I received an "Undelivered Mail Returned to Sender" email, which is quite suspicious.

The message is displayed in Thunderbird like this:

From: someRandomStuff [email protected]
Date: 24.08.20, 21:05
To: a list of very random looking email addresses, probably machine generated

Is this simply a case of using some email address in the reply-to field, or is there something worse going on?

  • 4
    Your email address is being used maliciously even when you don't receive "Undelivered Mail" notifications. Sep 1, 2020 at 9:01

2 Answers 2


In addition to @SteffenUllrich, you might also want to double check the headers of the attached mail.

In particular, pay a lot of attention to the Received: from header (well.. the header is just Received...).

Two circumstances (asssume mx.example.org is the server who sends the return):

  1. You don't find your own MX on the stack. ✔ Case closed, someone is (failing at) spoofing your email

  2. You do find your own MX somewhere on the stack. Now check:

    1. If your server is the first entry after mx.example.org

      🚨 You must investigate further. Your account might really have been pwned (because of a leaked password) to be used for spam. You may want to check your password for leakage at haveibeenpwned.com and the server logs for suspicious activity.

      Another interpretation is that the header, which is just a plaintext header, was forged. This would mean that there is no attempt to deliver mail at [email protected] but instead someone else is trying to deceive you into thinking you sent an undeliverable mail. It is unlikely, but without checking the contents of the attached email for malware, it's just hypotetical. Also, don't forget that the foreign mail server could be poorly configured, worse than not just checking for SPF/DKIM.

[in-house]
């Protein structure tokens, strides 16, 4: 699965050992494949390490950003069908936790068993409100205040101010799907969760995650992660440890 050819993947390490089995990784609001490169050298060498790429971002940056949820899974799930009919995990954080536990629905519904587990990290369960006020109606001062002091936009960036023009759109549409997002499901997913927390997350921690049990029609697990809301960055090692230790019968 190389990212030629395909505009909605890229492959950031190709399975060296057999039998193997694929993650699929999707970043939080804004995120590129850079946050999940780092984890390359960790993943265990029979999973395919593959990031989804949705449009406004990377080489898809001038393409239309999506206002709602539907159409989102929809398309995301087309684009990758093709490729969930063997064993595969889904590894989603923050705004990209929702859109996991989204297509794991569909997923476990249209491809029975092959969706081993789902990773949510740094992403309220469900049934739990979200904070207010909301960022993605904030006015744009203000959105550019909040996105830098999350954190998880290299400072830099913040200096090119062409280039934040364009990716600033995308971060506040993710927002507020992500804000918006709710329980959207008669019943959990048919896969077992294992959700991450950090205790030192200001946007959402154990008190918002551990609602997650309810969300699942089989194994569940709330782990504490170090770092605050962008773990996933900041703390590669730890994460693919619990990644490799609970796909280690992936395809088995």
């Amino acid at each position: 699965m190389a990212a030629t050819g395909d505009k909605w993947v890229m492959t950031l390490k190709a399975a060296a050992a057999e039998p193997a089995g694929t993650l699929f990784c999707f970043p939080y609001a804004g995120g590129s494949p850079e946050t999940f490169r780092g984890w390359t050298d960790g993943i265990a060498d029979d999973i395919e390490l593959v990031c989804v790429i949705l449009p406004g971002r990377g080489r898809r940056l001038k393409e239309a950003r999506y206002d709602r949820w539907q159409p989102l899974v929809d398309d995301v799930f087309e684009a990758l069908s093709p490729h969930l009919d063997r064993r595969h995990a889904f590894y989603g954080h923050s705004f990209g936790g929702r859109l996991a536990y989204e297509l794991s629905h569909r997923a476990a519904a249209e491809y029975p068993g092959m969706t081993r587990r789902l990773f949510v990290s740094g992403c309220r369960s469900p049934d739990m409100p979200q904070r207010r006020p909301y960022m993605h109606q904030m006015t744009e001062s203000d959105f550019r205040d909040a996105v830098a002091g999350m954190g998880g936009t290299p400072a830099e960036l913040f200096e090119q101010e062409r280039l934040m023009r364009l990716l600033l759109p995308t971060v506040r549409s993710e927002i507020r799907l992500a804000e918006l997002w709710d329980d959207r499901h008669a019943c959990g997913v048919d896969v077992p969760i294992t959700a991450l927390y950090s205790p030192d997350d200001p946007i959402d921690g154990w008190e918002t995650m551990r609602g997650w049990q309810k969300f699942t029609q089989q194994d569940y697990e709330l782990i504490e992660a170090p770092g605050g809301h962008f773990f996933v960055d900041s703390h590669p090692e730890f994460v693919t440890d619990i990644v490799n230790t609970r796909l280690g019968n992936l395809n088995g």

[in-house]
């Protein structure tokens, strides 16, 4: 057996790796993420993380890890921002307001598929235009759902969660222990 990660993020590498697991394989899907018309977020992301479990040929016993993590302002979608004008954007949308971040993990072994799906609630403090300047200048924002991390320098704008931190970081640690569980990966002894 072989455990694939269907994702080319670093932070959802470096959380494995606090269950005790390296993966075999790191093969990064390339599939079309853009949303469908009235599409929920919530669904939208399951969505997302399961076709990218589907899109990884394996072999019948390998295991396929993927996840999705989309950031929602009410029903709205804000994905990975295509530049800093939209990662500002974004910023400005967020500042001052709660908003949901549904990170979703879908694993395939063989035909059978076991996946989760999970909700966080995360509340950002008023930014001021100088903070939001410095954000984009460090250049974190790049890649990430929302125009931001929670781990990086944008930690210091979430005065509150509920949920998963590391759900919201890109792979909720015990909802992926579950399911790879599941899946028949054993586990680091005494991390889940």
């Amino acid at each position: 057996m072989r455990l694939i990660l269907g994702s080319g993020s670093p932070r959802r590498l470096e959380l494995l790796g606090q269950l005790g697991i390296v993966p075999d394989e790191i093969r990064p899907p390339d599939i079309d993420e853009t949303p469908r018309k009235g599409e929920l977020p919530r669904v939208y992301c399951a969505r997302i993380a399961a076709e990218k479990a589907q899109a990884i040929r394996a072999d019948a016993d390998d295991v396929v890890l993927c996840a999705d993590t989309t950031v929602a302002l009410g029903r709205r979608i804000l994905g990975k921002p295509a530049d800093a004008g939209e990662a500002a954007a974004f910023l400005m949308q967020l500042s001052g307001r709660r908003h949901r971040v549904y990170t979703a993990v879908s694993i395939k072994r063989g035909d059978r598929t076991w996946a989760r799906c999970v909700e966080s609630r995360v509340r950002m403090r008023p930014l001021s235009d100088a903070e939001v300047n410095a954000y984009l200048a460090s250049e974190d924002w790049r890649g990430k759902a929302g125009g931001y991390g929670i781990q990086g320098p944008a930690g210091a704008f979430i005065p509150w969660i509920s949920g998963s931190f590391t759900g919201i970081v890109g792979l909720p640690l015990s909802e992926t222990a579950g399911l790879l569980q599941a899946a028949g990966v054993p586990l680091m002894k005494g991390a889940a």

2. If your server is not the first entry after mx.example.org

      ⚠ This means that the email claims to have bounced back and forth. It is unlikely, especially for how SPF works. Unless some strict corporate routing configuration for firewalled stations, emails travel non-stop from the origin ISP to the destination ISP 99.9% of cases. In that case, the header was very likely forged to give more credibility to the email, deceiving old antispam filter ("hi Mr. mail server, I have to deliver a mail to you that was given to me by the intended sender"). I'd still trash it, but maybe you would take a look, low priority, at the logs for message id. Just as a triple-check.

      You can somewhat reduce the problem of such misuse by having strict SPF policies (and better also DKIM and DMARC) but this does not help much if the initial mail server will not check such policies or not block the mail based on the policies.

      This was my case, and apparently the server never enforced those policies on their side to discard that mail allegedly coming from myself. Case closed.


Somebody is using your email address as the claimed but spoofed sender of a mail. This is not about Reply-To or From in the mail header, but happens if the sender in the SMTP dialog is spoofed (From can still be spoofed additionally to this). The mail bounced back to you as the claimed sender probably because the recipient could not be found, but maybe also because it was considered spam or malicious.